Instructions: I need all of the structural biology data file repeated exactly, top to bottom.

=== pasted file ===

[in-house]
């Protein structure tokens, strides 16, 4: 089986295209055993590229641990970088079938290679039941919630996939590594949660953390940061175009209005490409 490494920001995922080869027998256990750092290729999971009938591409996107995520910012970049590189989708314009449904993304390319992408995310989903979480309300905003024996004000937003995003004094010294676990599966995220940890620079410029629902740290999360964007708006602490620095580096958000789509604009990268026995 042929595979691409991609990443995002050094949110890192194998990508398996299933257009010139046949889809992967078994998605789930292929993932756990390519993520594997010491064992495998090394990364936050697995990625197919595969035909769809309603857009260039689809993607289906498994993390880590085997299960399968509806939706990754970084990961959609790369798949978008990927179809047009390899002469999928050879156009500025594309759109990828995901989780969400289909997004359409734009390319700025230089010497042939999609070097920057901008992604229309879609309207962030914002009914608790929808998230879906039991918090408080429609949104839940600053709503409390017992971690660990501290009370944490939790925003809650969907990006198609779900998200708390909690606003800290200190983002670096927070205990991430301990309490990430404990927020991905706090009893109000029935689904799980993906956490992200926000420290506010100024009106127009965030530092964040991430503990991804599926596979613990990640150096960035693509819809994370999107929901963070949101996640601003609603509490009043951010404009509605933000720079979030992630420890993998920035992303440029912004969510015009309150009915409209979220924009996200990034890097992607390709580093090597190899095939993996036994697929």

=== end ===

[in-house]
């Protein structure tokens, strides 16, 4: 089986295209055993590229641990970088079938290679039941919630996939590594949660953390940061175009209005490409 490494920001995922080869027998256990750092290729999971009938591409996107995520910012970049590189989708314009449904993304390319992408995310989903979480309300905003024996004000937003995003004094010294676990599966995220940890620079410029629902740290999360964007708006602490620095580096958000789509604009990268026995 042929595979691409991609990443995002050094949110890192194998990508398996299933257009010139046949889809992967078994998605789930292929993932756990390519993520594997010491064992495998090394990364936050697995990625197919595969035909769809309603857009260039689809993607289906498994993390880590085997299960399968509806939706990754970084990961959609790369798949978008990927179809047009390899002469999928050879156009500025594309759109990828995901989780969400289909997004359409734009390319700025230089010497042939999609070097920057901008992604229309879609309207962030914002009914608790929808998230879906039991918090408080429609949104839940600053709503409390017992971690660990501290009370944490939790925003809650969907990006198609779900998200708390909690606003800290200190983002670096927070205990991430301990309490990430404990927020991905706090009893109000029935689904799980993906956490992200926000420290506010100024009106127009965030530092964040991430503990991804599926596979613990990640150096960035693509819809994370999107929901963070949101996640601003609603509490009043951010404009509605933000720079979030992630420890993998920035992303440029912004969510015009309150009915409209979220924009996200990034890097992607390709580093090597190899095939993996036994697929």